Alexander Pope (1688-1744)

 

Adams Anthology Main Points:

 

An Essay on Criticism (1711)

Part I

"Be sure yourself and your own reach to know,/How far your genius, taste, and learning go"

"First follow nature"

"The winged courser, like a gen'rous horse,/Shows most true mettle when you check his course"

"nature methodized"

"the gen'rous critic fanned the poet's fire"

"criticism the Muse's handmaid proved"; but some critics "Against the poets their own arms they turned,/Sure to hate most the men from whom they learned"

nature and Homer, the same

music resembles poetry

license in a rule; "Pegasus ... /May boldly deviate from the common track"; but "if you must offend/Against the precept, ne'er transgress its end"

"due distance reconciles to form and grace" [cf. Horace, ut pictura]

"Those oft' are stratagems which errors seem,/Nor is it Homer nods but we that dream"

"a science little known,/T' admire superior sense, and doubt their own!"

 

Part II

pride "the never-failing vice of fools"

"Trust not yourself; but, your defects to know,/Make use of ev'ry friend--and ev'ry foe."

"A little learning is a dang'rous thing"

"A perfect judge will read each work of wit/With the same spirit that its author writ:/Survey the whole, nor seek slight faults to find"; "In ev'ry work regard the writer's end"; "Applause, in spite of trivial faults, is due"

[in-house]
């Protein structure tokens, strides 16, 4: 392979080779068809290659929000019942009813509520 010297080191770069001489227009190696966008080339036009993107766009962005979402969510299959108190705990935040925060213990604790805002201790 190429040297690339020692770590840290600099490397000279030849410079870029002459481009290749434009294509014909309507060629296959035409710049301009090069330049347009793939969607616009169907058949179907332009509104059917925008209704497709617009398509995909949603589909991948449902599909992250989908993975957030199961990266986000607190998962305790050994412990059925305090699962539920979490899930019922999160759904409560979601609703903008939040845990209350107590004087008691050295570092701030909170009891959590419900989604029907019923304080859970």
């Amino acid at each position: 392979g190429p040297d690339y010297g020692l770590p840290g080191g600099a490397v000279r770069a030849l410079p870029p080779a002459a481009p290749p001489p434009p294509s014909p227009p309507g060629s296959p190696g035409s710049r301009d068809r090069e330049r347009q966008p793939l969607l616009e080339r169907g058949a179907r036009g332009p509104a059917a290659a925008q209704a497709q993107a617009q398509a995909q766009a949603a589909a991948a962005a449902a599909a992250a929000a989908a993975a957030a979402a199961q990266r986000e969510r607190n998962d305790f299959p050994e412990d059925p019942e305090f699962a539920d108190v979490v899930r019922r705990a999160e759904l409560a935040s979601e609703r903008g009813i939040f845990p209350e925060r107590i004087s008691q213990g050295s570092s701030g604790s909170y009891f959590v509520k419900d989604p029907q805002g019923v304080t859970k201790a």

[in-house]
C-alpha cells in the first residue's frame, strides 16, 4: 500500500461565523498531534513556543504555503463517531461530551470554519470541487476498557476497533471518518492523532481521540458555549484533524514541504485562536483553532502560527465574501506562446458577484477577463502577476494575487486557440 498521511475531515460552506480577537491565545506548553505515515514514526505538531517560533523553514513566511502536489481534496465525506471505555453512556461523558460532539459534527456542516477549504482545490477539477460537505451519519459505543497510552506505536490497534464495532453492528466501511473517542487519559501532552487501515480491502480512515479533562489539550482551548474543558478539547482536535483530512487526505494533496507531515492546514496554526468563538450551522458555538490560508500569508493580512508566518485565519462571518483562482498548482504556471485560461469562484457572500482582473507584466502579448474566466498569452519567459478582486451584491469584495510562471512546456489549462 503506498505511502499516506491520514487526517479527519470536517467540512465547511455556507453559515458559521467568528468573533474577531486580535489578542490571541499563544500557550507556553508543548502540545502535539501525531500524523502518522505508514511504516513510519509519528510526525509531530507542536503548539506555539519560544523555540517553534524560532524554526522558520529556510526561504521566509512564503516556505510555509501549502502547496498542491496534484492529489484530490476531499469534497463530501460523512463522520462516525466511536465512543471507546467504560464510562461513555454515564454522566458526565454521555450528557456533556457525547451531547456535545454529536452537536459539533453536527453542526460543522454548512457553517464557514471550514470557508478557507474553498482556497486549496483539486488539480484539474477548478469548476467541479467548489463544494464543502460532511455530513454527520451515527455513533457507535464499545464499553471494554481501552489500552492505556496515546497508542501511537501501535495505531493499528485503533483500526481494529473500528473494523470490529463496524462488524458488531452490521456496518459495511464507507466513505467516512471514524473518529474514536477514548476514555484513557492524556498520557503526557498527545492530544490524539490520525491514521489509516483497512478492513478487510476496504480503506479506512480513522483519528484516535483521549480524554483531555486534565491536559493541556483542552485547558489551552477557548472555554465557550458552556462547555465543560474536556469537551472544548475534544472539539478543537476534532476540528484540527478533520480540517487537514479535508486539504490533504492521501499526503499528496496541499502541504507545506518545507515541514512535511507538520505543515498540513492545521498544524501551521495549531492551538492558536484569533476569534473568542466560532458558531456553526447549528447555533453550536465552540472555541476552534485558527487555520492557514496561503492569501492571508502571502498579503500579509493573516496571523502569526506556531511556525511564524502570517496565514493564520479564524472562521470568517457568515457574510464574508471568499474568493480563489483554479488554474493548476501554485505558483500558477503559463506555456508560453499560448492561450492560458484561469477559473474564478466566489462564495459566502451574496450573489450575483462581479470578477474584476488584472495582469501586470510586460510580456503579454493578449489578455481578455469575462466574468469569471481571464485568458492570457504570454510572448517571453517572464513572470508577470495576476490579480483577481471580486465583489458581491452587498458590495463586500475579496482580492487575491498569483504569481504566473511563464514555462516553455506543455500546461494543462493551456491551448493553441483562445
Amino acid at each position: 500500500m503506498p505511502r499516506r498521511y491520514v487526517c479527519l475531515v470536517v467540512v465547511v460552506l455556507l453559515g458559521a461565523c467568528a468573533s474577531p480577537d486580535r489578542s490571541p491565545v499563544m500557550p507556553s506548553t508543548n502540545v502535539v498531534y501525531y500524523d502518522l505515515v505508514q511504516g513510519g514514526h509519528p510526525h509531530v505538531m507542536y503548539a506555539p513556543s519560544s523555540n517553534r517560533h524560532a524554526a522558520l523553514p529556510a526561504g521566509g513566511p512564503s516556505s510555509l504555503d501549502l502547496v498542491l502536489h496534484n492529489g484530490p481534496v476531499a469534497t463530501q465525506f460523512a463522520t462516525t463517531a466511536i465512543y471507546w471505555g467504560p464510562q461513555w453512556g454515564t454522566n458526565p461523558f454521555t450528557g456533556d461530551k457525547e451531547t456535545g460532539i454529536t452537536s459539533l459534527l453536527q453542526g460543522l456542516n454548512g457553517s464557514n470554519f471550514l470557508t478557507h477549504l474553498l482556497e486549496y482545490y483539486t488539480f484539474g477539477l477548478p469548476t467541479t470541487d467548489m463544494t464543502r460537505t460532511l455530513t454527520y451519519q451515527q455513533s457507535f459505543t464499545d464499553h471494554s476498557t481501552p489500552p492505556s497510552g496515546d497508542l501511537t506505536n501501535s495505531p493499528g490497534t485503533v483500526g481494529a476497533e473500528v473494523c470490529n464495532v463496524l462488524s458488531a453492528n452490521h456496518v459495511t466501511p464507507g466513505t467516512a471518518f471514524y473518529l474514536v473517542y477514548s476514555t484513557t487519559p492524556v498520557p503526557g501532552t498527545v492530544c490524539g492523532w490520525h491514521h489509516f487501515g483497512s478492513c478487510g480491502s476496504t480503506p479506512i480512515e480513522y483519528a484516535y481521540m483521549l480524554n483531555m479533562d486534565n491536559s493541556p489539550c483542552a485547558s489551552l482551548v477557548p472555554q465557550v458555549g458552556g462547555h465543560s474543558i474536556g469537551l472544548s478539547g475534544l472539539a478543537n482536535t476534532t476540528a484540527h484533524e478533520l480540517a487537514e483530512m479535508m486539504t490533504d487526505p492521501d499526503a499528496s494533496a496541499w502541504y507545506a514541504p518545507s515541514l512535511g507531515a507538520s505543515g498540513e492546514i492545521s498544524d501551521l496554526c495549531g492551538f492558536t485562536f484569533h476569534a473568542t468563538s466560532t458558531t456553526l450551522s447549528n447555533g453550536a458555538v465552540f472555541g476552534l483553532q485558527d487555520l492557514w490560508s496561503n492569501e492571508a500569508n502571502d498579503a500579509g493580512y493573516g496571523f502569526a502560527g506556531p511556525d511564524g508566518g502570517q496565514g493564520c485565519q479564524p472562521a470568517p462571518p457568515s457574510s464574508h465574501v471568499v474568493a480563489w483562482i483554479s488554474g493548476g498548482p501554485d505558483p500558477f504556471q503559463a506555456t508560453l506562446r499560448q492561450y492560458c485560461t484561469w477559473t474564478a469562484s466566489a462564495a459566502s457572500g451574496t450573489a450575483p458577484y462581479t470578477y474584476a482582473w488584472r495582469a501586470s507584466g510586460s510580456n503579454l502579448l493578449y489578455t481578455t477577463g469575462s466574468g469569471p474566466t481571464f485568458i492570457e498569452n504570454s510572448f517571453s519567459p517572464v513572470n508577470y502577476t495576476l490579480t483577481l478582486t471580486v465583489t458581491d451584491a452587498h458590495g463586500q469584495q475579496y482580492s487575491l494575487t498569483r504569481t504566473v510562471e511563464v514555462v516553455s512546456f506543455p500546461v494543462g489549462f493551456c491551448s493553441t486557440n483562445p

some critics "offend in arts . . . by a love of parts"; narrow emphasis on "conceit," language

"Expression is the dress of thought"

against fashionable trends

"most by numbers judge a poet's work"

"True ease in writing comes from art, not chance"

"The sound must seem an echo to the sense"

avoid extremes

"Those heads, as stomachs, are not sure the best/Which nauseate all, and nothing can digest"

"The vulgar thus through imitation err,/As oft the learned by being singular"

"Some praise at morning what they blame at night,/But always think the last opinion right"

"we but praise ourselves in other men"

"Envy will merit, as its shade, pursue;/But like a shadow, proves the substance true"

"To err is human, to forgive, divine"

"all looks yellow to the jaundiced eye"

virtues of critics: truth, candor, tact

"Men must be taught as if you taught them not"; "Without good breeding truth is disapproved"

"''Tis best sometimes your censure to restrain"

unbiased

"the mighty Stagyrite"; Horace, Dionysius, Petronius, Quintilian, Longinus

useful laws

Erasmus, Vida, Boileau